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How a Geiger counter helps breast cancer patients

April 18, 2012 2:39:15 PM PDT
When a breast cancer is so small that doctors can't feel it, a new technique helps them in the operating room.

A breast cancer can be so small early on that it can't be felt, only seen on mammography. Right now, the only way to locate a cancer that cannot be seen is for doctors to stick a thin wire into the breast to show the way. Women have to sit around, sometimes for hours, with that wire sticking out of their breast, before they go to the operating room. Some doctors are trying a different method.

"I think that what some people don't realize is that we're taking out something that we can neither see, nor feel," Dr. Monica Morrow said.

Morrow, of Memorial Sloan-Kettering, removes breast cancer she can't see using, of all things, a Geiger counter.

The counter goes over a tiny radioactive seed that doctors inject into the patient's breast next to the cancer. Mary, who would like to use just her first name, had the seed placed at her doctors' recommendation.

"They suggested that I use this radioactive seed implant so on the day of surgery, they can just go in and remove the tumor," she said.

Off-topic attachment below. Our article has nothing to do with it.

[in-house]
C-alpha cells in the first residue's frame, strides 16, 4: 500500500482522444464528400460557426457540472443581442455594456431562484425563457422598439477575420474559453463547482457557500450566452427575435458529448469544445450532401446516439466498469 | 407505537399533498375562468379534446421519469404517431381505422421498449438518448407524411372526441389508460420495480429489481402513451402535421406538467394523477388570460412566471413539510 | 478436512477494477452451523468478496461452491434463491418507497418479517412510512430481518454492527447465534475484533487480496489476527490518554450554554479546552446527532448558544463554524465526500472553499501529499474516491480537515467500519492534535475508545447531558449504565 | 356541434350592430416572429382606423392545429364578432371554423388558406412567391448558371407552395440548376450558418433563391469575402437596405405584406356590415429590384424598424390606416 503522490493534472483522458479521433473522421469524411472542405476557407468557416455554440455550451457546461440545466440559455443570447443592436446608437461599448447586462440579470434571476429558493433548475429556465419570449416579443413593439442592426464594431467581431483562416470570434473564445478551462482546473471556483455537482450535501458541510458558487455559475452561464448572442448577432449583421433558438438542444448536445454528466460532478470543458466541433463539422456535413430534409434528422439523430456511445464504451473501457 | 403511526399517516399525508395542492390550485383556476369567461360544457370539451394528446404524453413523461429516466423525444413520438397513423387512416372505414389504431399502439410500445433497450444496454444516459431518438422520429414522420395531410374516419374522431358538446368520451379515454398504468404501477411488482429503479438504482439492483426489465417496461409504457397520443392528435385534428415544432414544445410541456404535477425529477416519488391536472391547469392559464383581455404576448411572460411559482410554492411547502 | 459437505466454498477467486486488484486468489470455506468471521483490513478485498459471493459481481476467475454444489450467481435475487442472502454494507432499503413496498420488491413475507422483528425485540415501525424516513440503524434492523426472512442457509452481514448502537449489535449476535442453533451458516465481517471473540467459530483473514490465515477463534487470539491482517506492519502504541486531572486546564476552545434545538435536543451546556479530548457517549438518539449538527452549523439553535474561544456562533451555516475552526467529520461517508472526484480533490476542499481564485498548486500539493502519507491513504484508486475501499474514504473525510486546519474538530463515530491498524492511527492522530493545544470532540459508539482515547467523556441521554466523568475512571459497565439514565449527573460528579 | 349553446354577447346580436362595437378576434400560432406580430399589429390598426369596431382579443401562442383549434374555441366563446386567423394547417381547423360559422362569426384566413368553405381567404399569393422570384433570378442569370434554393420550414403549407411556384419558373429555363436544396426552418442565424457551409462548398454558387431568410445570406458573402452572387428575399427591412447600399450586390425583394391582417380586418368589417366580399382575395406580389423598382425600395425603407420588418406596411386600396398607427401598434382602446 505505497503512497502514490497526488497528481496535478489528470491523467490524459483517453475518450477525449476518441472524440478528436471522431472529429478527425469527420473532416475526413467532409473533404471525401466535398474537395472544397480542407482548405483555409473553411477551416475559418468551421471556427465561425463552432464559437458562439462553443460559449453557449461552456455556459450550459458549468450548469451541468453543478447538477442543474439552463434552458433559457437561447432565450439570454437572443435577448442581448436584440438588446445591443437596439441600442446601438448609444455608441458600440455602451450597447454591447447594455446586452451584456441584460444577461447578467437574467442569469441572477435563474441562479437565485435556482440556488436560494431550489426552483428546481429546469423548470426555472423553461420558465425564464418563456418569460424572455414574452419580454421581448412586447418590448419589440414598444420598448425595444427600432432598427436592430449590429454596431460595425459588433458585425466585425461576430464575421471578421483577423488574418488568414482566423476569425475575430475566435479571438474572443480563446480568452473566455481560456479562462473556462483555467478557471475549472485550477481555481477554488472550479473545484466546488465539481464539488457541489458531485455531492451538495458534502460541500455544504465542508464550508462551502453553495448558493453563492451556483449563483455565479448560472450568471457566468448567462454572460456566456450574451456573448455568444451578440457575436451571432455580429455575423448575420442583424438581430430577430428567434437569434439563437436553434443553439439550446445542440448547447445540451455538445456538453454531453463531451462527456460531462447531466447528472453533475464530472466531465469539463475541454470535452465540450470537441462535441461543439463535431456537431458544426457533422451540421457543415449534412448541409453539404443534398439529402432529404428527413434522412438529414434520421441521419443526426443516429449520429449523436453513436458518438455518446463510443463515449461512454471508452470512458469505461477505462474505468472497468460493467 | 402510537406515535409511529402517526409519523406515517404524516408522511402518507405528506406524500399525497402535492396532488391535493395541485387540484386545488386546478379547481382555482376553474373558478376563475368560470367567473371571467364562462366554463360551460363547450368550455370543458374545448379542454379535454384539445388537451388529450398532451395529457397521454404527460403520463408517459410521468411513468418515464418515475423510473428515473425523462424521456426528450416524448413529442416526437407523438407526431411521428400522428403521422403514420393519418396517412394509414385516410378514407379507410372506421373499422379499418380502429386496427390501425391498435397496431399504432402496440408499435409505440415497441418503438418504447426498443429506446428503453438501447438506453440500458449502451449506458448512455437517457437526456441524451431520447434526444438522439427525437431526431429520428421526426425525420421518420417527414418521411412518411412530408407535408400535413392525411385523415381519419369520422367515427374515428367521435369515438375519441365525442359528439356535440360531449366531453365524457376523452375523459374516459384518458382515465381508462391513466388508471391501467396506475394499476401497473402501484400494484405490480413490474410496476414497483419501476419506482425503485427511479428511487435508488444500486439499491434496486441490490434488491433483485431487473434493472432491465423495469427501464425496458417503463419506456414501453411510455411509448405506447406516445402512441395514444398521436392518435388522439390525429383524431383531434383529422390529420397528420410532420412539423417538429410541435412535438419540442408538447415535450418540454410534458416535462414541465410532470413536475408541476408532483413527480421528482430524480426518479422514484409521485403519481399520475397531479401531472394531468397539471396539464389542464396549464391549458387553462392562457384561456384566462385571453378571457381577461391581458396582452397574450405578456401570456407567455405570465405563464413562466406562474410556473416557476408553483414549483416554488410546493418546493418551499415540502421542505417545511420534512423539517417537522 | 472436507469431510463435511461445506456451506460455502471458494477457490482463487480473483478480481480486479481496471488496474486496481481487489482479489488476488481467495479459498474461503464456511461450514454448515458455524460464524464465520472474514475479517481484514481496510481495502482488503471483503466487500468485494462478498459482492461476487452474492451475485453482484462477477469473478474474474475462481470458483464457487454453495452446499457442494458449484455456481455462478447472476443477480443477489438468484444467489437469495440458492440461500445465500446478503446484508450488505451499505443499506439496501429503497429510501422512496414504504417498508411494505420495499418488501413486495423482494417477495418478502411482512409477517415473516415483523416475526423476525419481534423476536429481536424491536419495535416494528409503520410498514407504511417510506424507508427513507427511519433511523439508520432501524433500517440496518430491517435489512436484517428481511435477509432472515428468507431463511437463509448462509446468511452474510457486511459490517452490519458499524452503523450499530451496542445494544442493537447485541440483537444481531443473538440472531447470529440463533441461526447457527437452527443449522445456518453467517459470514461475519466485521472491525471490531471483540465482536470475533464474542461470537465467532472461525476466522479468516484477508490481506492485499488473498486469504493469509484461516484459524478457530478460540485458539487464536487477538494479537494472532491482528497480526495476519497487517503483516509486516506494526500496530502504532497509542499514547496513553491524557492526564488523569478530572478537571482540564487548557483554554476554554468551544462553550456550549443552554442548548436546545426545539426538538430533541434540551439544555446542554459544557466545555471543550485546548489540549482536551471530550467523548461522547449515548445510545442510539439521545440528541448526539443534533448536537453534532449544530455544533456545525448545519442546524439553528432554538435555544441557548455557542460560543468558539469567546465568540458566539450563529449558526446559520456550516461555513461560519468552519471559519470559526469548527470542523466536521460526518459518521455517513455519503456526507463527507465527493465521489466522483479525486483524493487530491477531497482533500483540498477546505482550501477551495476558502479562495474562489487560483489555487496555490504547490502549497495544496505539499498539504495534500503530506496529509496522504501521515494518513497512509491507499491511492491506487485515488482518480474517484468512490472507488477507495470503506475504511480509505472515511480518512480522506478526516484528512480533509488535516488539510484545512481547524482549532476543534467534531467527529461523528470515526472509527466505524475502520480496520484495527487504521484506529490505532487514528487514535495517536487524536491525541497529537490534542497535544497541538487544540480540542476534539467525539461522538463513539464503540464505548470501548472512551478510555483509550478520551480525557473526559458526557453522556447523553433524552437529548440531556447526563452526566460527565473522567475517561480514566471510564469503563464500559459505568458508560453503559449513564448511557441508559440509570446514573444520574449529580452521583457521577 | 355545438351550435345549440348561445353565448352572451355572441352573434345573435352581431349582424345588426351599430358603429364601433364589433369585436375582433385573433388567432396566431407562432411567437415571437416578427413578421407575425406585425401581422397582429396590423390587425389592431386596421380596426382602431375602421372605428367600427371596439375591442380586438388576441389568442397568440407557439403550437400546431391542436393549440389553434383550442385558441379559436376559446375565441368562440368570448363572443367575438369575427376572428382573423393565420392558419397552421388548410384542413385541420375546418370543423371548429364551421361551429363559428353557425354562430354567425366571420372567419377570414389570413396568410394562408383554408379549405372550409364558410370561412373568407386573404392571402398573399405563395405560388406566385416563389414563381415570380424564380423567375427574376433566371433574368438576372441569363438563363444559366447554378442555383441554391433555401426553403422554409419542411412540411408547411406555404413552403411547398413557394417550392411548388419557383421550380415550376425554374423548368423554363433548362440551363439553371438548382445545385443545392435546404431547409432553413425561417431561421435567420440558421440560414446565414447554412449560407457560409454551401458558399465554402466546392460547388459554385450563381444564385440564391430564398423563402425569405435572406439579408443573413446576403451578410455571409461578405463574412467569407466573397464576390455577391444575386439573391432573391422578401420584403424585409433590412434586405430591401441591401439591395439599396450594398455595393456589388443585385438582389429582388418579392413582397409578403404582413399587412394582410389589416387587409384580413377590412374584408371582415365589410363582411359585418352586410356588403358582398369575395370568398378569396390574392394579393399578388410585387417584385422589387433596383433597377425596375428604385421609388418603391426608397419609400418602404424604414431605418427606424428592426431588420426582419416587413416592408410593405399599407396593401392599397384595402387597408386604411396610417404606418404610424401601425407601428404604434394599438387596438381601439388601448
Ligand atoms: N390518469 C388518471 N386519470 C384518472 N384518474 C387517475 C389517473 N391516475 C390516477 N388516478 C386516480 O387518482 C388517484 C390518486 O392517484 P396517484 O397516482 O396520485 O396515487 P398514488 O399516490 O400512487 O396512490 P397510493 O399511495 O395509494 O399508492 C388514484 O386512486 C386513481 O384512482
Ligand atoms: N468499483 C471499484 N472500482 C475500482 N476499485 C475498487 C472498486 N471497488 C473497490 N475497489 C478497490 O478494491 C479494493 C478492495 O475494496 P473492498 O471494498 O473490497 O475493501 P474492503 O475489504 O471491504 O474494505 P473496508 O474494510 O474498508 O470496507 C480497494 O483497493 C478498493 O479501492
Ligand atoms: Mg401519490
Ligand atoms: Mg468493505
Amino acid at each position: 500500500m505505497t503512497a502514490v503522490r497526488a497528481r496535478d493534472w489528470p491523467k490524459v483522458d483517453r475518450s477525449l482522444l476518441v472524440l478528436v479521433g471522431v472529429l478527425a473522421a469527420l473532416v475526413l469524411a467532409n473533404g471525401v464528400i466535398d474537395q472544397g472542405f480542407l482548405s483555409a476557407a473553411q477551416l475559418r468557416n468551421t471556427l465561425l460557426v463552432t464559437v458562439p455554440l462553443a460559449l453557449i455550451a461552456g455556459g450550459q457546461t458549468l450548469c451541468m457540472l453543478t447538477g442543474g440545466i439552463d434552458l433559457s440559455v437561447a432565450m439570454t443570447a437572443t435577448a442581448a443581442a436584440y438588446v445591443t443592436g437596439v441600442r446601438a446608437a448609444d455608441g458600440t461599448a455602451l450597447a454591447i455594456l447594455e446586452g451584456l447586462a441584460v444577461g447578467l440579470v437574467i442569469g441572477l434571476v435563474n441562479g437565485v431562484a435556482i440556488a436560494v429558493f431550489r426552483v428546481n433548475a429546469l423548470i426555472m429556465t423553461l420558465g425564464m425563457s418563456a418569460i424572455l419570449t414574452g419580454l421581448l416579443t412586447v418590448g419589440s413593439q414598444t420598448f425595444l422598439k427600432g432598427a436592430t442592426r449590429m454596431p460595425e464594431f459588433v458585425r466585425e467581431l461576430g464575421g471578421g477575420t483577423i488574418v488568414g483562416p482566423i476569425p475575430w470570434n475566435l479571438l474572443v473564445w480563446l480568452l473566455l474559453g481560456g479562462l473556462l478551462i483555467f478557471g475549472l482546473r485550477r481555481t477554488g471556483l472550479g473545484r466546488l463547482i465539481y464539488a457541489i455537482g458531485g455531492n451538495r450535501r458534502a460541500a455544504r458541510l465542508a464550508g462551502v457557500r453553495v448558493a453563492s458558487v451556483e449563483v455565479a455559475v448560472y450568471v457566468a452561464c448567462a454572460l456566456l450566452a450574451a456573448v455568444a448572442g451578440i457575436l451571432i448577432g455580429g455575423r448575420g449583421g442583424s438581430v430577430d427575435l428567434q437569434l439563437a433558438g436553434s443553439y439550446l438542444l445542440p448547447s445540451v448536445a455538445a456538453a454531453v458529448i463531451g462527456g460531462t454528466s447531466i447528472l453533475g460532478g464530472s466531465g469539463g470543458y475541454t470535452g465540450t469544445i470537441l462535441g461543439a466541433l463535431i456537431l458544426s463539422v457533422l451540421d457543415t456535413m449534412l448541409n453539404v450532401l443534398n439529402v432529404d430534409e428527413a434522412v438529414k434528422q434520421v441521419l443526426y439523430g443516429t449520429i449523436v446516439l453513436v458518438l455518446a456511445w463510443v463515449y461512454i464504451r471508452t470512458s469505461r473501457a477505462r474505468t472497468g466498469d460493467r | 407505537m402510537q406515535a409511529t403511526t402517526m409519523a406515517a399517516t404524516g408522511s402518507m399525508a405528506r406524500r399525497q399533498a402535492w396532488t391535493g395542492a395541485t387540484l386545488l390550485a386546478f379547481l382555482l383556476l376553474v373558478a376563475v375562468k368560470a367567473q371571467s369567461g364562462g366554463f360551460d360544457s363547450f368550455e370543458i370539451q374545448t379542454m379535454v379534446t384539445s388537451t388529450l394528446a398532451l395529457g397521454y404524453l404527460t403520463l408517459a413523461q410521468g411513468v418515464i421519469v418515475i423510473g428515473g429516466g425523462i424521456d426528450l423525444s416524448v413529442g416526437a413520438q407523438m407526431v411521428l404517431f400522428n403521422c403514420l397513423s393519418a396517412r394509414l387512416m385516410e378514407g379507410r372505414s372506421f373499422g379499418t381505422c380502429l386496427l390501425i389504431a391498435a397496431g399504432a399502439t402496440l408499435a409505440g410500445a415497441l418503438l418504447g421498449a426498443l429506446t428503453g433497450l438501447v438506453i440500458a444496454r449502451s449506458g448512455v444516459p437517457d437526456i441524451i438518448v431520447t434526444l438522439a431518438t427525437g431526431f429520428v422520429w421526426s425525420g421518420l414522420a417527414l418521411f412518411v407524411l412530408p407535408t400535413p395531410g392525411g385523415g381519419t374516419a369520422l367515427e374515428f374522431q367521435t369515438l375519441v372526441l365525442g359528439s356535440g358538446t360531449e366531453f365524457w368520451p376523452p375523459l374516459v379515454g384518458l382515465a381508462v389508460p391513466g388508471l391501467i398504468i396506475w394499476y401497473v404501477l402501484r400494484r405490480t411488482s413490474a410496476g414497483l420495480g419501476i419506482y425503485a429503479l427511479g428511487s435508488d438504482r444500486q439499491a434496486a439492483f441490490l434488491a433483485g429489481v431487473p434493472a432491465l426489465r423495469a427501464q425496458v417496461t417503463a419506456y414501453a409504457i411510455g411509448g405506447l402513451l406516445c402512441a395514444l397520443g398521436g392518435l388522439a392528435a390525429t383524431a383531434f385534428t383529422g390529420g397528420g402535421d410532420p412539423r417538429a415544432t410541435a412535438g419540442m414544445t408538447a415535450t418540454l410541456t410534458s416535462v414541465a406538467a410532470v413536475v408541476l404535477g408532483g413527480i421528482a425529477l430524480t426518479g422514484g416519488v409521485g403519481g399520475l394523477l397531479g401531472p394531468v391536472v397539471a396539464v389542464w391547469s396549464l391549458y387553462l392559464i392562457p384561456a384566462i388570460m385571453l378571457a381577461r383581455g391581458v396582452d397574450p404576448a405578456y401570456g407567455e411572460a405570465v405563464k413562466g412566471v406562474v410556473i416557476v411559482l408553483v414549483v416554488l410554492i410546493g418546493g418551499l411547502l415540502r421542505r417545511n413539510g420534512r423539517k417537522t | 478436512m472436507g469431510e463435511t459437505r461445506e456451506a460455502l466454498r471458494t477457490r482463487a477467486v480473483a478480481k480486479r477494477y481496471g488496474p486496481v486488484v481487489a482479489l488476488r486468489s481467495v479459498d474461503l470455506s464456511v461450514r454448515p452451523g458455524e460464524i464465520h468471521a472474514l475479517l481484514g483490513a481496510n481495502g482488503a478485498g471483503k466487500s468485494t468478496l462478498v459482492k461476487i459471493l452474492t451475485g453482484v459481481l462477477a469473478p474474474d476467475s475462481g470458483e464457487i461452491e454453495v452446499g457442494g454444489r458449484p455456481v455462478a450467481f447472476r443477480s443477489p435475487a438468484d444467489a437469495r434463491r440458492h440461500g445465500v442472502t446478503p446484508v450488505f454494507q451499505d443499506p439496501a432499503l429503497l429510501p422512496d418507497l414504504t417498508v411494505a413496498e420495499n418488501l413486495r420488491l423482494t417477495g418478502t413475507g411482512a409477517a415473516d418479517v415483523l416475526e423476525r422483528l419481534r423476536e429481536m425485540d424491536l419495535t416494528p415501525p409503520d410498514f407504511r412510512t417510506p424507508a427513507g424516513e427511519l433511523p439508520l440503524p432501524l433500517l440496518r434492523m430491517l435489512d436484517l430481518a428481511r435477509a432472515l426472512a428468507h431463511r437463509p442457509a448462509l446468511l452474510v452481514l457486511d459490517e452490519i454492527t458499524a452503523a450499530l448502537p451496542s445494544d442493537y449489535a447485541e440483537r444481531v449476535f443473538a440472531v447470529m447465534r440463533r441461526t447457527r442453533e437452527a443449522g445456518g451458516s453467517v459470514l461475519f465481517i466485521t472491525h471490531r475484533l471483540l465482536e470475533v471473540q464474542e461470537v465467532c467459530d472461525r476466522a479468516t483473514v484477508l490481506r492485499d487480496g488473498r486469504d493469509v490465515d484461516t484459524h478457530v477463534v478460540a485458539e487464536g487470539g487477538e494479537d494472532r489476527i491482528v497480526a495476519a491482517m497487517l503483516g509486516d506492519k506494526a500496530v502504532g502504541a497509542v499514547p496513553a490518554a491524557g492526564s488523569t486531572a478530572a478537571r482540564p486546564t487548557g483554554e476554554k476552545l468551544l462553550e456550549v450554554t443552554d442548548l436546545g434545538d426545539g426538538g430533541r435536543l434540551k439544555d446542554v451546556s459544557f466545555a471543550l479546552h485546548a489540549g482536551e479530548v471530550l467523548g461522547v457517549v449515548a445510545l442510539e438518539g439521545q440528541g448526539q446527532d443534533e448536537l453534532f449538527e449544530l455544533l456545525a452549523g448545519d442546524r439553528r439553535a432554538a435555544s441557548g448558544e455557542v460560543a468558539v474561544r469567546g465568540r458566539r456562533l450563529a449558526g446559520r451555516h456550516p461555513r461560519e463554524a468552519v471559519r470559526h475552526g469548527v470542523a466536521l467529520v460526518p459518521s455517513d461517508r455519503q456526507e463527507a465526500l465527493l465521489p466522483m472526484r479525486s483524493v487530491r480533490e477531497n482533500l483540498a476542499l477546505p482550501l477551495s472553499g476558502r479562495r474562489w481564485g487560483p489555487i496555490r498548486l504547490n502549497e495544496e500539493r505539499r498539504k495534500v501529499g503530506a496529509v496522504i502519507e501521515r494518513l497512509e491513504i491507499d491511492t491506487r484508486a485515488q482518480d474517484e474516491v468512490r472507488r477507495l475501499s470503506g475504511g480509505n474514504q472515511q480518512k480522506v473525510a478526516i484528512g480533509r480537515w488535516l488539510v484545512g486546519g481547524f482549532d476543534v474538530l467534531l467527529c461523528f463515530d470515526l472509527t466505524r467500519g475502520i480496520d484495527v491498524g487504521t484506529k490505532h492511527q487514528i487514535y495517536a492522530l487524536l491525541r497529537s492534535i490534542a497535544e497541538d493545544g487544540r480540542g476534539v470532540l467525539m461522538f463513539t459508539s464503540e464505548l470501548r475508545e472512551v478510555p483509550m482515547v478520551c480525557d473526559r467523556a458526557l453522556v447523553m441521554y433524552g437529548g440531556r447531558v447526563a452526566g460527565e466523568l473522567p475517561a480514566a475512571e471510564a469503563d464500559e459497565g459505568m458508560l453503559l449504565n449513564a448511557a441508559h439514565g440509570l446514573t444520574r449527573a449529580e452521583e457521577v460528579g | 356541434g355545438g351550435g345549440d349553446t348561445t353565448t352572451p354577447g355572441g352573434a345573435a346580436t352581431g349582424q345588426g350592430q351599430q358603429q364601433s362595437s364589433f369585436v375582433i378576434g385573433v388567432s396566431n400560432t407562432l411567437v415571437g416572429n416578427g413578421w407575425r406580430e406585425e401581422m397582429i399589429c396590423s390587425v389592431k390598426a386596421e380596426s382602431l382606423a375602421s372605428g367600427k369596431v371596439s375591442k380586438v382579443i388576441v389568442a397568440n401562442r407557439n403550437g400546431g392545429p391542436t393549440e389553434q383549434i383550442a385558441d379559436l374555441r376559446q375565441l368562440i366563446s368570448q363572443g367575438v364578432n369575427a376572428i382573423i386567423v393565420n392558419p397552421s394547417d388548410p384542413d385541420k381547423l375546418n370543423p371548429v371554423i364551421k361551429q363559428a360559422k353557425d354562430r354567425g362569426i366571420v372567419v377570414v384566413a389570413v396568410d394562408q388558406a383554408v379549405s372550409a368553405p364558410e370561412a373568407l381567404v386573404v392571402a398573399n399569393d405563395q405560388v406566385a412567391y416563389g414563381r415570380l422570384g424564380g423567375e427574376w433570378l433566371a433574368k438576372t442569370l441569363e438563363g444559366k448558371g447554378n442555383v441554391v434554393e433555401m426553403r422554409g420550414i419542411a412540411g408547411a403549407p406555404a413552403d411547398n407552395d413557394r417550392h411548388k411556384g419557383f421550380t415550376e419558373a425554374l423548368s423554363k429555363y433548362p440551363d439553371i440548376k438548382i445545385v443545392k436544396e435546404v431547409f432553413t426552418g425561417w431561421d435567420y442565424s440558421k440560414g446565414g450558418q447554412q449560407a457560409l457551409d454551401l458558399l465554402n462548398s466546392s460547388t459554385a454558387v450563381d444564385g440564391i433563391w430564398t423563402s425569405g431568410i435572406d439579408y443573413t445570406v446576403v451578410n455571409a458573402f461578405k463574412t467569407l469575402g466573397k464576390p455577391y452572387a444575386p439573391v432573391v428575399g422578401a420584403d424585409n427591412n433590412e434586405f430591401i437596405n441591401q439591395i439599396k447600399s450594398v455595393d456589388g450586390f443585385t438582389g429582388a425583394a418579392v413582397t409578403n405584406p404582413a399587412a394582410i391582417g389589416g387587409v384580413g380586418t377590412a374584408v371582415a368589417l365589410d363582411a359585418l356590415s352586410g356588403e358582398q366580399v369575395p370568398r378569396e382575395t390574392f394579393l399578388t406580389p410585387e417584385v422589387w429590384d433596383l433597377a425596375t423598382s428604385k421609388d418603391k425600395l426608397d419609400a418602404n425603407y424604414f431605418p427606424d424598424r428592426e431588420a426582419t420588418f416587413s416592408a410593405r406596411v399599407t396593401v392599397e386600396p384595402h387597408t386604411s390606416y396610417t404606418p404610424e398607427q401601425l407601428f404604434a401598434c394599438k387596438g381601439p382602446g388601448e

A few months ago, Mary had a biopsy of a suspicious breast area. Doctors left a tiny metal twist there. The biopsy showed cancer, and doctors went back to place the seed right next to the twist marker. The seed is a more accurate technique than the standard wire method.

"It allows you to use the Geiger counter to make your incision over top of the cancer so your incision can be smaller and that has cosmetic advantages and it allows you to take the shortest path to the breast to get to the cancer," morrow said.

Dr. Morrow took out the cancer and sent it for x-ray. Once the seed and the cancer are removed, there's no longer any radiation in the patient's body.

X-rays showed the cancer with the twist marker and seed inside it. Early research shows. using this technique increases the likelihood that a breast cancer patient will get a clean margin of tissue around the cancer, according to Morrow.

That's a big deal because using the standard wire method, 25% of women must have a second operation to remove leftover cancer. Even though the seed makes a lot of noise on the Geiger counter, the radiation is very weak and can stay in the breast safely for days at a time. There is no radiation risk to the patient or her family.

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